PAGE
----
How Economic Networks Are Replacing Economies of Scale in The Knowledge Economy

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In the book, Information Rules, authors Carl Shapiro and Hal R. Varian make an astonishing statement: “There is a central difference between the old and new economies: the old industrial economy was driven by economies of scale; the new information economy is driven by the economics of networks…”

It’s an astonishing statement because, when you unpack it, you come to a whole new understanding about how civilization is changing before your eyes.

Knowledge Alone is Not Enough

In the old world, the world most people over 40 years of age know, knowledge was power, but today knowledge is connected power.

The industrial revolution is being replaced by a knowledge economy. In the industrial revolution, knowledgeable businesses were market leaders. The Westinghouse Electric Corporation flourished, for instance, because George Westinghouse pursued and deployed knowledge about electricity. With the help of Nicola Tesla, who came up with the idea of alternating currents, he was able to devise new ways of efficiently providing electricity to the world. A monopoly of knowledge expressed through an enterprise resulted in economic power.

Today, however, with the easy access anyone has to almost any information necessary to grow a business, knowledge is connected power. It’s not how much you know, but how much you can know; it’s not about how much knowledge you have acquired, but about how much knowledge you can access. Essentially, then, the knowledge economy relies on the density of its connections to access, implement, and deploy knowledge.

The Changing of The Guards

Although, it’s a subtle point to distinguish between acquired knowledge and access to knowledge, it’s a distinction powerful enough to create a new economic revolution. One way to distinguish how the old world is being replaced by the new world, how the industrial age is being replaced by the knowledge economy, is by looking at the evolution of factories.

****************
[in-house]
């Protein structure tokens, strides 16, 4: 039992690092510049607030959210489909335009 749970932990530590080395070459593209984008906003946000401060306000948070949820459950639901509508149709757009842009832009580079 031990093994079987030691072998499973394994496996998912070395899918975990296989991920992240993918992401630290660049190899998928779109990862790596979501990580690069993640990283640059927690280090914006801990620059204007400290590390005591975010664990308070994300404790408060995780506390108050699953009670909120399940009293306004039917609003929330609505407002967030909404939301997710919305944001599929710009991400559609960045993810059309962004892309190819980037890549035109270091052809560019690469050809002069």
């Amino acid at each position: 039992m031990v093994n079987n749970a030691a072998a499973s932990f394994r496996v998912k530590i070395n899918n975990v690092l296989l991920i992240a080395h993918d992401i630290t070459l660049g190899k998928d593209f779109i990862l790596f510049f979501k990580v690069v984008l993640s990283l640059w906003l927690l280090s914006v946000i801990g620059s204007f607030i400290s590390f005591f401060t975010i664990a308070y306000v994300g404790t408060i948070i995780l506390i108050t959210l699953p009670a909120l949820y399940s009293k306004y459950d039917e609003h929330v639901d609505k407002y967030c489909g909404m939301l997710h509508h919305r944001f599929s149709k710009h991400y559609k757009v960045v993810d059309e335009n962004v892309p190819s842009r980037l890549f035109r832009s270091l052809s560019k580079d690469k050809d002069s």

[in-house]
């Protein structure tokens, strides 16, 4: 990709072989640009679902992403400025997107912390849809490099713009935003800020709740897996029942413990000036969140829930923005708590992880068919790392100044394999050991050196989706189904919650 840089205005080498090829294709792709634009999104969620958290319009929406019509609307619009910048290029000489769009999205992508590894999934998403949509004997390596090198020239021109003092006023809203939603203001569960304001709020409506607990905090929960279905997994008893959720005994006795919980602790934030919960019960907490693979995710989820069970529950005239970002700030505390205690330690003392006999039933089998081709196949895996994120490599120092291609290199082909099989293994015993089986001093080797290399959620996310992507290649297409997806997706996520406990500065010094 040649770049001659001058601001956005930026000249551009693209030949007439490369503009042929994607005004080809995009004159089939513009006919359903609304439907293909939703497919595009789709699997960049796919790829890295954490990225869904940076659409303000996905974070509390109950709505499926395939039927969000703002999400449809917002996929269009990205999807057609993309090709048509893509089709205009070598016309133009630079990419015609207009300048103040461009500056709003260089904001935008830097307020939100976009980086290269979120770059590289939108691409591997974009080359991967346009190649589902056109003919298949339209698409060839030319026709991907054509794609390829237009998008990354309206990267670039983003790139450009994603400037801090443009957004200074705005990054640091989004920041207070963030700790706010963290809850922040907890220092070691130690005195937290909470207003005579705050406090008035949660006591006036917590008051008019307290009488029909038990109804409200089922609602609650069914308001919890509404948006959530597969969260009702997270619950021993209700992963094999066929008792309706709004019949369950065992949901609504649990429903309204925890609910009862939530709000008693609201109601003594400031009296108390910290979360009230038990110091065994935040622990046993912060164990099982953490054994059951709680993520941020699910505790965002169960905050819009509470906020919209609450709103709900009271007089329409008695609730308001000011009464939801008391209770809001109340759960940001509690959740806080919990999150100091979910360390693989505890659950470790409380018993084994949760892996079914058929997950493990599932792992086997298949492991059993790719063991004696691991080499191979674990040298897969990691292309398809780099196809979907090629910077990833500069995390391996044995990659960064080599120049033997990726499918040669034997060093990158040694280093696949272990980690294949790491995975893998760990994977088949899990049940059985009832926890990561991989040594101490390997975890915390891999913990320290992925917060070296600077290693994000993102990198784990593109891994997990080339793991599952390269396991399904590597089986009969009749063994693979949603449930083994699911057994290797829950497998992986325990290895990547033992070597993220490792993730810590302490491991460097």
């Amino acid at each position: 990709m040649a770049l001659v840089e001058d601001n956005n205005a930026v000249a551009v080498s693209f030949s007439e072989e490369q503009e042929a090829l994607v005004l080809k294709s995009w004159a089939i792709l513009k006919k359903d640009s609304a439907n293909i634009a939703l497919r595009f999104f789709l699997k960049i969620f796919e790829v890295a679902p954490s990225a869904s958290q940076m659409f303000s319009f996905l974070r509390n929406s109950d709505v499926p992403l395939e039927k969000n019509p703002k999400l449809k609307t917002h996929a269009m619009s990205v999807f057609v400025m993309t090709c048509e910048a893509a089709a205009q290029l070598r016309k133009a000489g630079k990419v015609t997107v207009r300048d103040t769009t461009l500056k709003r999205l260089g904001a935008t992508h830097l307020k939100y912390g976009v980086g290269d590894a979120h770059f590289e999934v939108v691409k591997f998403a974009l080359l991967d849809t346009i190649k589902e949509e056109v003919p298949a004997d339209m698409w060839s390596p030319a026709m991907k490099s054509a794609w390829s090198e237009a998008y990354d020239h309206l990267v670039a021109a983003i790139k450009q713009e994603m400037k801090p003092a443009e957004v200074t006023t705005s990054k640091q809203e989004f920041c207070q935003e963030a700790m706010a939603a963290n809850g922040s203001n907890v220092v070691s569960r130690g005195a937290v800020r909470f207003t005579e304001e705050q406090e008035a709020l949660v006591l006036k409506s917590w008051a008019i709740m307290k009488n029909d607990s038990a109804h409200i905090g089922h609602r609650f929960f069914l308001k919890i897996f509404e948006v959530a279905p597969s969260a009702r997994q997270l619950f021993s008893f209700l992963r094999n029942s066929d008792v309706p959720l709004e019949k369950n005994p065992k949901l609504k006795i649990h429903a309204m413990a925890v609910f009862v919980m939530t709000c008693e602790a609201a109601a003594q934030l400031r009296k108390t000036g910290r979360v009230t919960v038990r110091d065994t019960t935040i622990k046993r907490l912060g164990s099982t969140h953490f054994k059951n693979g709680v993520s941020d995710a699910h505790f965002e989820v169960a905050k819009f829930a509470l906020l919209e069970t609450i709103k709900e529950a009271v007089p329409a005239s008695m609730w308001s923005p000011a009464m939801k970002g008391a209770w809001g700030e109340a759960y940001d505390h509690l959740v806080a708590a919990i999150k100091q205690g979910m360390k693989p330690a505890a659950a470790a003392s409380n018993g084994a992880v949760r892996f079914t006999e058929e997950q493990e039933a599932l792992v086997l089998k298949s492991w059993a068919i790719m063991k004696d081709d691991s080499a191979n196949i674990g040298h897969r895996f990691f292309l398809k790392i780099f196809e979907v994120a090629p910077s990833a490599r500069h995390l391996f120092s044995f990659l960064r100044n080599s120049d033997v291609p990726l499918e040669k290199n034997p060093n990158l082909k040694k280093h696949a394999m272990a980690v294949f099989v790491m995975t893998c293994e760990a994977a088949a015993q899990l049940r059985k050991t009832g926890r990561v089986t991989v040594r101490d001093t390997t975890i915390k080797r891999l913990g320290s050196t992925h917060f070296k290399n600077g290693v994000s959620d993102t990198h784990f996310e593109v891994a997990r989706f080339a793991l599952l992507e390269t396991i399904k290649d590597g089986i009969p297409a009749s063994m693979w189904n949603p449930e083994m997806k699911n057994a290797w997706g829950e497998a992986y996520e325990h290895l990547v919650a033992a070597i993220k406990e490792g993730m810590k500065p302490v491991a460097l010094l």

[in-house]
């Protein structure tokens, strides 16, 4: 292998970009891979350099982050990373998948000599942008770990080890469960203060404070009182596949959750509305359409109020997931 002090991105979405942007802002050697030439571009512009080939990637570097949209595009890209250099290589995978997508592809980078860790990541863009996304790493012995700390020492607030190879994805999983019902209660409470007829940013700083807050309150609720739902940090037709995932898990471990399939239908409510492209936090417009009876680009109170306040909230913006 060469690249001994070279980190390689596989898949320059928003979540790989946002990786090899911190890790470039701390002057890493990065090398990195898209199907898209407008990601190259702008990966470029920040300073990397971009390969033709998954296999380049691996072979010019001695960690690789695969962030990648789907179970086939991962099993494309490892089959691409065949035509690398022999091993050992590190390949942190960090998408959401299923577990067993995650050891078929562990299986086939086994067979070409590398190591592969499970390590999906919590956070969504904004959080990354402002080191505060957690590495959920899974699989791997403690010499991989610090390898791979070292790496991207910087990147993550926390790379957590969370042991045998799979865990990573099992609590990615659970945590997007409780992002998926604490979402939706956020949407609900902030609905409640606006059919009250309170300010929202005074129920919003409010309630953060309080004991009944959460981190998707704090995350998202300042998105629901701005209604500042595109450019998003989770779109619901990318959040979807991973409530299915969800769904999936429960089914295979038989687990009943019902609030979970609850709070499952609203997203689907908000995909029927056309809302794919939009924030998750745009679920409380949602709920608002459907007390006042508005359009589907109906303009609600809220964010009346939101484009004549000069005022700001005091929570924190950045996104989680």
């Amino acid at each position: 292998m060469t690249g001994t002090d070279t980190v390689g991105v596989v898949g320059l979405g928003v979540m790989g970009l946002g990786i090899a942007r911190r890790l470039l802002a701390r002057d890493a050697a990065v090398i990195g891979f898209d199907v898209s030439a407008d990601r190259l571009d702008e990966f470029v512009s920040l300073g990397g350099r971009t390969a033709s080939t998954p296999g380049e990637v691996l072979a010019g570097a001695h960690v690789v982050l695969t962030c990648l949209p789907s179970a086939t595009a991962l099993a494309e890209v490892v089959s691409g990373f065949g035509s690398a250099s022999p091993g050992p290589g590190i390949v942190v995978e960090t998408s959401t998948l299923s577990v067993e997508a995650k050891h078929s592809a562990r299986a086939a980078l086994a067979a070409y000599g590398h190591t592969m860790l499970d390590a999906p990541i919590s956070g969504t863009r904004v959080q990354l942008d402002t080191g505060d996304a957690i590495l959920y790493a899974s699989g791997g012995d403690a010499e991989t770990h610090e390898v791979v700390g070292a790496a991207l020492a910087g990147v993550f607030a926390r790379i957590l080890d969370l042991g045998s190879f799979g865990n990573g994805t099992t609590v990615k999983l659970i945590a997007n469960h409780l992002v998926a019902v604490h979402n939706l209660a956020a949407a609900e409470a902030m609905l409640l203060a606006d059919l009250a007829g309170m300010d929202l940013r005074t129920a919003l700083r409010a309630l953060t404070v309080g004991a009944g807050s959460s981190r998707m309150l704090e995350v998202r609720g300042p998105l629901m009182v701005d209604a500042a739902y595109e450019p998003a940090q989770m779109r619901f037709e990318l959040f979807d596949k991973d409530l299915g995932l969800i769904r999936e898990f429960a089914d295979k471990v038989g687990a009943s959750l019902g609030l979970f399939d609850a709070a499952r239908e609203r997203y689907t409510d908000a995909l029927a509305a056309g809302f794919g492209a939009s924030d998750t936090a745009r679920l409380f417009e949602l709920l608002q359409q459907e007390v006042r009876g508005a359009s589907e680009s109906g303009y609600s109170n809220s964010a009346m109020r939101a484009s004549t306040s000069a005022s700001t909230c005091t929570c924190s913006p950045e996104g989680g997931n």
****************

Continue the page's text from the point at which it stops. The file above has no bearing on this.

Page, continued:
Factories

The industrial age was built on the backbone of factories.

When Sir Richard Arkwright developed the spinning machine in England, it led to the birth of the Industrial revolution. Prior to this momentous event, manufactured products were a cottage industry. People used hand tools and simple machines to make things in their own homes.

During the 18th and 19th centuries, agrarian and rural societies became industrial and urban societies in Europe and America. Factories replaced handmade goods with mass production. With the development of the steam engine, textile and iron industries flourished; and as transportation, communication, and organizational models improved, manufacturing goods became the primary business of civilization.

However, factories replaced the hard work of farmers in an agrarian-based civilization to the brutal and dehumanizing work of factory laborers. Naturally, there were protests and revolts. In the 19th century, Luddites were English textile artists led by Mr. Luddite who sabotaged labor-replacing machinery. (Interestingly, today “luddites” refers to technophobes.) Deplorable factory conditions still exist today in developing nations, often referred to as sweat shops, but eventually even these will be replaced by something else: automation.

According to an article in SingularityHub, entitled No Humans, Just Robots – Amazing Videos of the Modern Factory:

“Modern manufacturing isn’t based on human labor; it’s based on the robot. Still, most people cannot grasp the breadth of automation in factories. We still picture plants full of human workers toiling to make our cars and furniture, just as we imagine our meat comes from animals in a barn. The truth is much more awe-inspiring, perhaps even frightening. The factories of today have some human workers, but huge portions of assembly lines are 100% mechanized.”

What is The Knowledge Economy?

The knowledge economy, however, is not about smarter robotics and improved automation-that just a small aspect of it. It’s about something far bigger. Essentially, it’s an era where all aspects of business-worker, consumers, marketplace, and companies within an industry-are interconnected by networks in a burgeoning economic ecosystem.

A robust business network often requires the efficiency of a carrier-class network to perform well in the marketplace. MegaPath, which was recently acquired by Global Capacity, describes these as “networks that combine an interconnected, physical network aggregation platform with a Cloud application that automates the design, pricing, delivery, and maintenance of network solutions.”

In a connected economy, all networks are part of a larger economic web of electronic-based relationships. A participant in this economic web can be an individual, a group, a team, or an organization.

Organizations have become complex adaptive systems that rely on a knowledge economy. In the modern age, for a business to be successful, it needs more than effective executives and persuasive salespeople, it needs to be a connected workplace to be internally productive and externally effective.

The difference between the industrial age and the knowledge economy is connectivity. In the industrial age, a loose connection between manufacturers and retailers was sufficient to prosper. In the knowledge economy, the success of any organization is based on the efficiency of its network because this is the new conduit for information, for influence, and for economic growth.

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